Fun Cordilleran Flycatcher Facts For Kids | Kidadl


Fun Cordilleran Flycatcher Facts For Kids

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The Cordilleran flycatcher, Empidonax occidentalis, is a stunning bird of the order Passeriformes, family Tyrannidae, and the genus Empidonax. It is quite similar to the Pacific-slope flycatcher species. Cordilleran and Pacific-slope flycatchers are almost identical with only slight variations. They can be differentiated by subtle variations in their voice, feathers, and body size. They were once a single species, known commonly as the western flycatcher, but were separated into two species in 1989. However, even their calls are quite similar with the only difference being the position of different notes. Both of these similar species are found across North America.

This bird is stunning and small in size, having a length range of 5.5-6.7 in (13.9-17 cm), and a weight range of 0.3-0.4 oz (9-12 g). This flycatcher has a breast that is olive-gray colored, upperparts that are olive-brownish colored, and its belly and throat are yellow in color, along with a white-colored teardrop-shaped ring around each eye. This bird has a broad and long black-colored bill with its jaw being a striking yellow color. These spectacular birds, found across North America, are spotted mainly in the forest of Eastern Cascade and Sierra Nevada mountain ranges and feed mainly upon insects, seeds, and berries. Their populations range from Alaska to California, including Mexico. These birds prefer coniferous forests for breeding and their conservation status as per the IUCN is Least Concern. Keep reading to discover astonishing facts about these North American birds' breeding, habitat, communication, and much more!

If you enjoyed reading about the Cordilleran flycatcher, you'll surely want to read about the scissor-tailed flycatcher and the great crested flycatcher too.

Fun Cordilleran Flycatcher Facts For Kids

What do they prey on?

Insects, berries, and seeds

What do they eat?


Average litter size?

3-4 eggs

How much do they weigh?

0.3-0.4 oz (9-12 g)

How long are they?

5.5-6.7 in (13.9-17 cm)

How tall are they?


What do they look like?

Olive-gray, yellow, and white

Skin Type


What were their main threats?

Urbanization, Heat Waves, And Fire

What is their conservation status?

Least Concern

Where you'll find them?

Pine-oak Or Coniferous Forest


Mexico, California To Alaska









Cordilleran Flycatcher Interesting Facts

What type of animal is a Cordilleran flycatcher?

The Cordilleran flycatcher, Empidonax occidentalis, is a bird that is very similar to the Pacific-slope flycatcher in appearance. These two species, known as the western flycatcher before being separated, can only be distinguished by subtle differences in their range, breeding habitat, and voice. These species belong to the order Passeriformes, family Tyrannidae, and genus Empidonax, containing 15 species. They are forest-dwelling birds that feed mainly upon insects.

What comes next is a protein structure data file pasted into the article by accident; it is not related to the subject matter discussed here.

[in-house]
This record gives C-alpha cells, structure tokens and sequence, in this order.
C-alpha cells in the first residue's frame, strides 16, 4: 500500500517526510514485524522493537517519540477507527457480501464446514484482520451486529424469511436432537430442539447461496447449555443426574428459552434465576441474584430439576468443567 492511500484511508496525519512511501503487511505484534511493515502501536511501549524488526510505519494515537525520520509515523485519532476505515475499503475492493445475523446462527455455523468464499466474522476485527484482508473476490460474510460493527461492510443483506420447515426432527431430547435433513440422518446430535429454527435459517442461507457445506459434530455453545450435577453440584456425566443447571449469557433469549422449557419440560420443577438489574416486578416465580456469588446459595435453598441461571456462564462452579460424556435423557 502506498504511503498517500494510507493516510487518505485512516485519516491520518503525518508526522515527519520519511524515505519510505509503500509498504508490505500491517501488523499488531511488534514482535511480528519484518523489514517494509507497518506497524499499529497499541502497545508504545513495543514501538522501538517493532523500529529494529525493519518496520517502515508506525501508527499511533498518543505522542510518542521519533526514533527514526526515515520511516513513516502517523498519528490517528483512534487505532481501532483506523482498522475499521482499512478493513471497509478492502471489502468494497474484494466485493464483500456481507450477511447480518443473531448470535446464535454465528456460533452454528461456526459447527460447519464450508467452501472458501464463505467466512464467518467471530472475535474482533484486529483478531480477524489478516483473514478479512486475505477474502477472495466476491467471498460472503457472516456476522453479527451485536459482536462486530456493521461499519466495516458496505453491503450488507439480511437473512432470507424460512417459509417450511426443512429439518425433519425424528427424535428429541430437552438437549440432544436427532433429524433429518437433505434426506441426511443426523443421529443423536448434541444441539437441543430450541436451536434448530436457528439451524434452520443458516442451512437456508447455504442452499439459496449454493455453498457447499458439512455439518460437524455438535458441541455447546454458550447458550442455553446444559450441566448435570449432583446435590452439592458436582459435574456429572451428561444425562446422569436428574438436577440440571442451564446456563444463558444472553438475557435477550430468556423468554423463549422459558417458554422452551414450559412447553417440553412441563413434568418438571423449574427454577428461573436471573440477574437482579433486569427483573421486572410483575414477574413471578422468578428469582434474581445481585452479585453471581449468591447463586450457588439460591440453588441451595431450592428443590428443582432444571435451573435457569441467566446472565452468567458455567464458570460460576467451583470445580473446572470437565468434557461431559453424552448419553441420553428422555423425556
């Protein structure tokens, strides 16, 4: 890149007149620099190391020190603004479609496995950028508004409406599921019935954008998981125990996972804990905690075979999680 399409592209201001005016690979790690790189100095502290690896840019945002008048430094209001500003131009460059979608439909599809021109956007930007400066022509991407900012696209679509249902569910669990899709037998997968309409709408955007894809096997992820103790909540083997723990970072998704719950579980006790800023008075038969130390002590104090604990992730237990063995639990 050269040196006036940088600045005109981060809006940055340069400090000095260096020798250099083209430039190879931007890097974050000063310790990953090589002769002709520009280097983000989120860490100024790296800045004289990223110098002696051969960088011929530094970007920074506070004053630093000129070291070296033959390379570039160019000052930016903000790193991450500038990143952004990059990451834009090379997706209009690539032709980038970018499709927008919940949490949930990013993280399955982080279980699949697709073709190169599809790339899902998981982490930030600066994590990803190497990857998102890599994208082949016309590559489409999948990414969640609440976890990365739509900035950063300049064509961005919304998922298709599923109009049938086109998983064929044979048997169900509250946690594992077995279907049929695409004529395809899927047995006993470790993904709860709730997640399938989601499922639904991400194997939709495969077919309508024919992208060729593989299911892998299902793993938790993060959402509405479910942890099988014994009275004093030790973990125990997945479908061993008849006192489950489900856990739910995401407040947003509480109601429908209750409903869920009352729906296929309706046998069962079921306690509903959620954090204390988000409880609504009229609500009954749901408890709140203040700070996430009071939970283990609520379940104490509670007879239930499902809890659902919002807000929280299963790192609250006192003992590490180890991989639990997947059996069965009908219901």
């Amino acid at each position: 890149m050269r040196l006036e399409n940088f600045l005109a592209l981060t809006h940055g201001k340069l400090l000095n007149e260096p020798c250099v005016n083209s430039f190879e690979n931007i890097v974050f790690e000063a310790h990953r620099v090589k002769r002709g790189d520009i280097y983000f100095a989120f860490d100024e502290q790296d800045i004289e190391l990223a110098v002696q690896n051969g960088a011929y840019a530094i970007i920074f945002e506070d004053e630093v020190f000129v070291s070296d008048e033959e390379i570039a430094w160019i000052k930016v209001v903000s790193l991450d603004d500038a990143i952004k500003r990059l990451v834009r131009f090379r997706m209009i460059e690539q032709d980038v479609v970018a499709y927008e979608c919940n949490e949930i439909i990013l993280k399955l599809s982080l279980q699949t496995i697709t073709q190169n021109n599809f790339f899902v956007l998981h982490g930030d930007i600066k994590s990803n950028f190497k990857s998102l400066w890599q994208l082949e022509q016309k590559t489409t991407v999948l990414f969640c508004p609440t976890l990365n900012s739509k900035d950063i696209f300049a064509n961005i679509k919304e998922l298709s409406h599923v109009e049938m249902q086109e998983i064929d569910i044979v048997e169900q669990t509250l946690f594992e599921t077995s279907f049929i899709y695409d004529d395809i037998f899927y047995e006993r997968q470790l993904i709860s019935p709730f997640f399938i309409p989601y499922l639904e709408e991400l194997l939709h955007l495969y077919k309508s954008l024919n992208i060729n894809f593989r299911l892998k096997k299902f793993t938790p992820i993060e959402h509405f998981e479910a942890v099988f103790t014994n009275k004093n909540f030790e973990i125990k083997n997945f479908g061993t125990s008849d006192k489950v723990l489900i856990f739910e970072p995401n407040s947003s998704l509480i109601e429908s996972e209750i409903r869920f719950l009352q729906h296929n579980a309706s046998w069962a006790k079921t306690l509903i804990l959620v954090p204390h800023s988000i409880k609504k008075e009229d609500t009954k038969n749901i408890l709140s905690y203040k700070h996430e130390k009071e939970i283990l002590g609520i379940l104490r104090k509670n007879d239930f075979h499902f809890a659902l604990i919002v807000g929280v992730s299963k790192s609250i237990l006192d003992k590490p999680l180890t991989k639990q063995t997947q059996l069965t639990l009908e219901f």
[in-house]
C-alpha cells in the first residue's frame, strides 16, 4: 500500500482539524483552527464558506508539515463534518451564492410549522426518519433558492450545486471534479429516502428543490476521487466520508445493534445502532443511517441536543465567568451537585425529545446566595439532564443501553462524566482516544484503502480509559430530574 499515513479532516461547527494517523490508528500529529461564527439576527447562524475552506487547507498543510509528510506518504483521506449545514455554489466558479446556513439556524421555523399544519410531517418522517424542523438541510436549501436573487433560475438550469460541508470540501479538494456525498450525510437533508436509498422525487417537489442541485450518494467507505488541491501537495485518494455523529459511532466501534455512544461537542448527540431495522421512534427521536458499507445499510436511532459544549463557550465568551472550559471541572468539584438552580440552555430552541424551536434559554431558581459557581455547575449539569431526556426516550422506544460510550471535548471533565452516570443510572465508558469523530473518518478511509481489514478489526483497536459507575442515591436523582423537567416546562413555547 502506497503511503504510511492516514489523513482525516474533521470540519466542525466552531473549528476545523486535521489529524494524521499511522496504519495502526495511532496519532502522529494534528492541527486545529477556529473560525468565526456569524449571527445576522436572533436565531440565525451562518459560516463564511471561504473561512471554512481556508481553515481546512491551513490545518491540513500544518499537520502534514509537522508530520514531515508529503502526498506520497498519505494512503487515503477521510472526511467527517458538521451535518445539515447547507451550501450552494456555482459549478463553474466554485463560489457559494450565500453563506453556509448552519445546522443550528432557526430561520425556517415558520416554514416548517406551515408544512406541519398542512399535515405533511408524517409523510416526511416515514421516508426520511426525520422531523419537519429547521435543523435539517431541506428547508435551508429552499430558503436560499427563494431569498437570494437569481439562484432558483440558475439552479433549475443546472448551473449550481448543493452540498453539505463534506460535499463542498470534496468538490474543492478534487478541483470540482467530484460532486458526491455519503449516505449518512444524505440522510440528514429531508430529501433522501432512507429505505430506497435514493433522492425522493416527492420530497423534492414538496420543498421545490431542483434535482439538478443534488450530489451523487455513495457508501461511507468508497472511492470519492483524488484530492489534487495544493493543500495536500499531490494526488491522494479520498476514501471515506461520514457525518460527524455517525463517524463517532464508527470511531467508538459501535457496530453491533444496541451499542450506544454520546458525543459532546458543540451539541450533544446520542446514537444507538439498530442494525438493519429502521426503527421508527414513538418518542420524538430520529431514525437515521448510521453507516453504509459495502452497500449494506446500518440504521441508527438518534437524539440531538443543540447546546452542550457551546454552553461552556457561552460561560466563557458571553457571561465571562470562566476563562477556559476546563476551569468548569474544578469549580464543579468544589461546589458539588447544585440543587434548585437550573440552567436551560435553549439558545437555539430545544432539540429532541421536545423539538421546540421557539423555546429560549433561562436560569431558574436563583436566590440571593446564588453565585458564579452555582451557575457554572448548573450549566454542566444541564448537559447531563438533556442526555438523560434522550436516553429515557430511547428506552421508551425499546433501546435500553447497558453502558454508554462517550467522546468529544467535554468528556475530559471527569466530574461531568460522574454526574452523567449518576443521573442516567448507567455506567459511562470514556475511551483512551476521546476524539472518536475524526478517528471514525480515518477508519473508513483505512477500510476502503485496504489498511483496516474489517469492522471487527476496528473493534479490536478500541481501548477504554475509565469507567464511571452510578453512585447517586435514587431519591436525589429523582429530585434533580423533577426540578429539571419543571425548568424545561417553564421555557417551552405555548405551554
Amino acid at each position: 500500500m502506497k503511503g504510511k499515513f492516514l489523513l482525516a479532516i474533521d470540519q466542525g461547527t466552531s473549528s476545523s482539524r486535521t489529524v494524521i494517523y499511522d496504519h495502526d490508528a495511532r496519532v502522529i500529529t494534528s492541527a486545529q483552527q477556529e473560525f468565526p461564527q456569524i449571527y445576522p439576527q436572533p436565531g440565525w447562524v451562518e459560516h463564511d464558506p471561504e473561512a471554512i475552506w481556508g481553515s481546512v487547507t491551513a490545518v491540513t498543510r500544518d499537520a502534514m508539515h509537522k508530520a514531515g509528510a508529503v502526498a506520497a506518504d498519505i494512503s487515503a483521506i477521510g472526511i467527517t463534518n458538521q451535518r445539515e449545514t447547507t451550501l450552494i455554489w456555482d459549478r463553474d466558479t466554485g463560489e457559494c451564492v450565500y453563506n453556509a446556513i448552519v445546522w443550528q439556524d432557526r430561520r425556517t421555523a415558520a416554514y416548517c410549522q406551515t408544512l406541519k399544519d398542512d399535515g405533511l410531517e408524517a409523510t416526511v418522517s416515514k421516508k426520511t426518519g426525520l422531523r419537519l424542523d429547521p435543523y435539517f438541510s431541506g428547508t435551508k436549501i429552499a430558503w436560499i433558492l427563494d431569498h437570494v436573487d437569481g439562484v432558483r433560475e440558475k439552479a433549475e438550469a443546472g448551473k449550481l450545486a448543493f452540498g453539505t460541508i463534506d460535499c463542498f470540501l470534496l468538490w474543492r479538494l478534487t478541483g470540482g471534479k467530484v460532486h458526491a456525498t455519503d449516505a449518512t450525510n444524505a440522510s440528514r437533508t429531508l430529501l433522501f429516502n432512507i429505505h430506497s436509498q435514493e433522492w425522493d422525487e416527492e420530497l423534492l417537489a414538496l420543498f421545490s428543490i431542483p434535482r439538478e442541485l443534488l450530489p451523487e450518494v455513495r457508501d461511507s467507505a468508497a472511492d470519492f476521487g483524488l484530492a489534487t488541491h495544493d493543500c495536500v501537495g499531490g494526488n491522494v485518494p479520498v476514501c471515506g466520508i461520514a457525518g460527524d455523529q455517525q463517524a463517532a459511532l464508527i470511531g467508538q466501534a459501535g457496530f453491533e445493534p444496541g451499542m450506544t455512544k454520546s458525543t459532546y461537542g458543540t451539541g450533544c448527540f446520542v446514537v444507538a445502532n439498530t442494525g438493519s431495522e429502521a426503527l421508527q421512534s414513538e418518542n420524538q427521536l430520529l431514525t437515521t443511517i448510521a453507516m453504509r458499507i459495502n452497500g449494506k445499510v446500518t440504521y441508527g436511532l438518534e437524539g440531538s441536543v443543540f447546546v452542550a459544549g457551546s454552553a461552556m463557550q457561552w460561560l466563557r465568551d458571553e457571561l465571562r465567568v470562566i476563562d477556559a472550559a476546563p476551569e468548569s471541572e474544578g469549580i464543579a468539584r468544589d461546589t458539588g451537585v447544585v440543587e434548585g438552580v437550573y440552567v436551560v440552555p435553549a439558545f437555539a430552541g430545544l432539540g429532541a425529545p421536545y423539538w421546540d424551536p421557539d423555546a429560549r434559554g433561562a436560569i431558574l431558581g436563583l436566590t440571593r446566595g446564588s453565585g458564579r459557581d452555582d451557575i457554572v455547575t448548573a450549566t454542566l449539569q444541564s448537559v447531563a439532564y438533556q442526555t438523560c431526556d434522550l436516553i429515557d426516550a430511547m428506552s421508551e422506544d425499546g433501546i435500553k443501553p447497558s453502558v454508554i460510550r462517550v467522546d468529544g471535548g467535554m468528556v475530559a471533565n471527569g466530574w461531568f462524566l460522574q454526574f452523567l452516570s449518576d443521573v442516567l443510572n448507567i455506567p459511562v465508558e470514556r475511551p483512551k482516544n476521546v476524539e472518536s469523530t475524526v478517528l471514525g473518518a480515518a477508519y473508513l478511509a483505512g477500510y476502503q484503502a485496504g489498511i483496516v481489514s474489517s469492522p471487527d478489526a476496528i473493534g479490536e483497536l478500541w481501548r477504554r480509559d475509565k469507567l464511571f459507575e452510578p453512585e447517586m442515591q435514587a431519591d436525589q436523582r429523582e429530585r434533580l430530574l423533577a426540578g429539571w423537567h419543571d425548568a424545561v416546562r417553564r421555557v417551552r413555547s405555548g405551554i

What class of animal does a Cordilleran flycatcher belong to?

The Cordilleran flycatcher (Empidonax occidentalis) belongs to the class of Aves and the family Tyrannidae, which includes similar birds like the famous least flycatcher bird and the vermillion flycatcher bird.

How many Cordilleran flycatchers are there in the world?

This flycatcher bird species has a broad range with a population size of 2,900,000 birds!

Where does a Cordilleran flycatcher live?

These North American birds reside in a wide range of locations, from California to Alaska including Mexico. Their habitat in the western United States comprises forests in mountains. The furthest eastern location that this species inhabits is the Black Hills, South Dakota.

What is a Cordilleran flycatcher's habitat?

This species of North American birds inhabits coniferous forests in mountains. This species can inhabit humid as well as dry, tropical, subtropical, or temperate forests. These forest-dwelling birds construct their cup-shaped nest at a location where there is water nearby. These birds of North America are also migratory in nature so they spend their summer season near and in the mountains of the western USA and Mexico. They are also known to spend the winter season in Mexico.

Who do Cordilleran flycatchers live with?

This bird is not a colony-nesting bird and they are often spotted foraging in pairs or alone.

How long does a Cordilleran flycatcher live?

The maximum known lifespan of these birds is six years.

How do they reproduce?